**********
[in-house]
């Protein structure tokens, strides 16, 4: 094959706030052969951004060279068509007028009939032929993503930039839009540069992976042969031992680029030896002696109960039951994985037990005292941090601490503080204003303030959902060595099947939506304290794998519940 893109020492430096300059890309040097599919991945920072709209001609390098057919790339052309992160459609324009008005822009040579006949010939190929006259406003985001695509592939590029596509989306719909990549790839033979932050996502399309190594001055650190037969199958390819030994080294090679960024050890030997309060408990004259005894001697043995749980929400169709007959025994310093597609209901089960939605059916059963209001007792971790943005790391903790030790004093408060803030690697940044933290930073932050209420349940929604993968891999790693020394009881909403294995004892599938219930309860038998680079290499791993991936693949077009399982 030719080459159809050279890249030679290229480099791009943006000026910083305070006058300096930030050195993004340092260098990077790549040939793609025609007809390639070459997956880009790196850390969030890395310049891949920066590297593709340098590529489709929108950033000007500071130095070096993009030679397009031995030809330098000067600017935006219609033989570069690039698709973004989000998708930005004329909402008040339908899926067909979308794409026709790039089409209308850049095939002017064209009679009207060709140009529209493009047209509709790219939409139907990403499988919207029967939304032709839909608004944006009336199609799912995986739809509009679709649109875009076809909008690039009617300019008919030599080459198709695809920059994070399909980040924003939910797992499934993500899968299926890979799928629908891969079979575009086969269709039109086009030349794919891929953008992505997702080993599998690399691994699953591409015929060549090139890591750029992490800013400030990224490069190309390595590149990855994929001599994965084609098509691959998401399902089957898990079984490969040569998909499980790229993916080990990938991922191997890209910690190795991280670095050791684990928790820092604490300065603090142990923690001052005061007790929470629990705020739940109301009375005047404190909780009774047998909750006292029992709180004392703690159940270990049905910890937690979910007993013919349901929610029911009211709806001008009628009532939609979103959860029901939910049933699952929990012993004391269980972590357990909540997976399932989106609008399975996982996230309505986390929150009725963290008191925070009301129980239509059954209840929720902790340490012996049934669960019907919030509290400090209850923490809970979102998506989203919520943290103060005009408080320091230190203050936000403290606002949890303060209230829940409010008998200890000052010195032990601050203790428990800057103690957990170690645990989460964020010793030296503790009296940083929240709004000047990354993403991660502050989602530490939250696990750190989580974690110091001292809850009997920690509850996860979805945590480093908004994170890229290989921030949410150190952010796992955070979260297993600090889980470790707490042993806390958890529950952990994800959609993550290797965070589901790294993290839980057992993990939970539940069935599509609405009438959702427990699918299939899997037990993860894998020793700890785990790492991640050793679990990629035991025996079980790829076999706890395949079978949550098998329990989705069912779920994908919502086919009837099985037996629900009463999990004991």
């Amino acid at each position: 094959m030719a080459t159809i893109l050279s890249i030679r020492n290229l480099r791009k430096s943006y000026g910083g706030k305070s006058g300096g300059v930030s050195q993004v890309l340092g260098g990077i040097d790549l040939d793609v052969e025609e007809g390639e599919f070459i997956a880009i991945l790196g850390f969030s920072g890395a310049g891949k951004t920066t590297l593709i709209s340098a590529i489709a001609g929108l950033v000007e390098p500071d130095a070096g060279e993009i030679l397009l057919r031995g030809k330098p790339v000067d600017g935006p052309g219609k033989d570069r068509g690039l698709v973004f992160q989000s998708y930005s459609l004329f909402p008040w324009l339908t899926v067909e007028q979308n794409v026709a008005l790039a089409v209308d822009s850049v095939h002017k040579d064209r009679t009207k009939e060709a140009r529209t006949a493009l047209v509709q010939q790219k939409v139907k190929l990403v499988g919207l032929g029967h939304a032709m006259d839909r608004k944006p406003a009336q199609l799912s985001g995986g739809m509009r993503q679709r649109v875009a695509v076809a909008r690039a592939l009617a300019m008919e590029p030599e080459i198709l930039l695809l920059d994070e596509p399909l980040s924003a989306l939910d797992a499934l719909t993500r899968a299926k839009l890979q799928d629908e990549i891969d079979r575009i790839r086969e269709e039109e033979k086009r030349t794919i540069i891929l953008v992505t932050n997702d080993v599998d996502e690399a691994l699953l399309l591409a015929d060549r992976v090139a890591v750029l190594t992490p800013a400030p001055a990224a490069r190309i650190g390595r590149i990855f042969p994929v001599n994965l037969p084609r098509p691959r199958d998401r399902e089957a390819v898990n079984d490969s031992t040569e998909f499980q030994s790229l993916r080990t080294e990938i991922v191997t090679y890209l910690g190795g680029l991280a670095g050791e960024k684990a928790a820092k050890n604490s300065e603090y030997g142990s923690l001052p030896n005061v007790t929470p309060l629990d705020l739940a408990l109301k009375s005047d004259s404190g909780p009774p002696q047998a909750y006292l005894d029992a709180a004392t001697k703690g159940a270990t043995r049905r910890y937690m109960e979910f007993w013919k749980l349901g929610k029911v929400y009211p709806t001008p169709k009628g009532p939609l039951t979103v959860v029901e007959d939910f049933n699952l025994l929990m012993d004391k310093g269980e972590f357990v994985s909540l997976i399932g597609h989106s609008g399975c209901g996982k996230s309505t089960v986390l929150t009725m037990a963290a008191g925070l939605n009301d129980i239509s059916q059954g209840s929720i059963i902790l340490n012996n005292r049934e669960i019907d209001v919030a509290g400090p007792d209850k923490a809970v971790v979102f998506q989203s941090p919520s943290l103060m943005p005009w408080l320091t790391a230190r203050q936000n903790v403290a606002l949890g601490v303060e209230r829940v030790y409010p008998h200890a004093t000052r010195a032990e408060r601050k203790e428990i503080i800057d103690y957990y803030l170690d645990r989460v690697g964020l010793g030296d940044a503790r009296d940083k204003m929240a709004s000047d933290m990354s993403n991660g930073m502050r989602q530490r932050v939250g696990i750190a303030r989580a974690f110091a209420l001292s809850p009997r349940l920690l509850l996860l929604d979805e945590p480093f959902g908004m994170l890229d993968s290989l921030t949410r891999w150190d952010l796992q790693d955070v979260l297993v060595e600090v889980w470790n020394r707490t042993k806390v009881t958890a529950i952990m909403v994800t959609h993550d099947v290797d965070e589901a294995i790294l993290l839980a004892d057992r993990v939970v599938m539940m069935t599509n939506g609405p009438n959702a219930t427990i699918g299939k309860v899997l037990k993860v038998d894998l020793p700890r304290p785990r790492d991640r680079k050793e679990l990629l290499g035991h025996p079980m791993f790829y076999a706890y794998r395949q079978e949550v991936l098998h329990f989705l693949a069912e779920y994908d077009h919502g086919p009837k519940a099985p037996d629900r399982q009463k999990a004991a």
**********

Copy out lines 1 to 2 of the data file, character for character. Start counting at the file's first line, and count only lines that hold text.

[in-house]
């Protein structure tokens, strides 16, 4: 094959706030052969951004060279068509007028009939032929993503930039839009540069992976042969031992680029030896002696109960039951994985037990005292941090601490503080204003303030959902060595099947939506304290794998519940 893109020492430096300059890309040097599919991945920072709209001609390098057919790339052309992160459609324009008005822009040579006949010939190929006259406003985001695509592939590029596509989306719909990549790839033979932050996502399309190594001055650190037969199958390819030994080294090679960024050890030997309060408990004259005894001697043995749980929400169709007959025994310093597609209901089960939605059916059963209001007792971790943005790391903790030790004093408060803030690697940044933290930073932050209420349940929604993968891999790693020394009881909403294995004892599938219930309860038998680079290499791993991936693949077009399982 030719080459159809050279890249030679290229480099791009943006000026910083305070006058300096930030050195993004340092260098990077790549040939793609025609007809390639070459997956880009790196850390969030890395310049891949920066590297593709340098590529489709929108950033000007500071130095070096993009030679397009031995030809330098000067600017935006219609033989570069690039698709973004989000998708930005004329909402008040339908899926067909979308794409026709790039089409209308850049095939002017064209009679009207060709140009529209493009047209509709790219939409139907990403499988919207029967939304032709839909608004944006009336199609799912995986739809509009679709649109875009076809909008690039009617300019008919030599080459198709695809920059994070399909980040924003939910797992499934993500899968299926890979799928629908891969079979575009086969269709039109086009030349794919891929953008992505997702080993599998690399691994699953591409015929060549090139890591750029992490800013400030990224490069190309390595590149990855994929001599994965084609098509691959998401399902089957898990079984490969040569998909499980790229993916080990990938991922191997890209910690190795991280670095050791684990928790820092604490300065603090142990923690001052005061007790929470629990705020739940109301009375005047404190909780009774047998909750006292029992709180004392703690159940270990049905910890937690979910007993013919349901929610029911009211709806001008009628009532939609979103959860029901939910049933699952929990012993004391269980972590357990909540997976399932989106609008399975996982996230309505986390929150009725963290008191925070009301129980239509059954209840929720902790340490012996049934669960019907919030509290400090209850923490809970979102998506989203919520943290103060005009408080320091230190203050936000403290606002949890303060209230829940409010008998200890000052010195032990601050203790428990800057103690957990170690645990989460964020010793030296503790009296940083929240709004000047990354993403991660502050989602530490939250696990750190989580974690110091001292809850009997920690509850996860979805945590480093908004994170890229290989921030949410150190952010796992955070979260297993600090889980470790707490042993806390958890529950952990994800959609993550290797965070589901790294993290839980057992993990939970539940069935599509609405009438959702427990699918299939899997037990993860894998020793700890785990790492991640050793679990990629035991025996079980790829076999706890395949079978949550098998329990989705069912779920994908919502086919009837099985037996629900009463999990004991």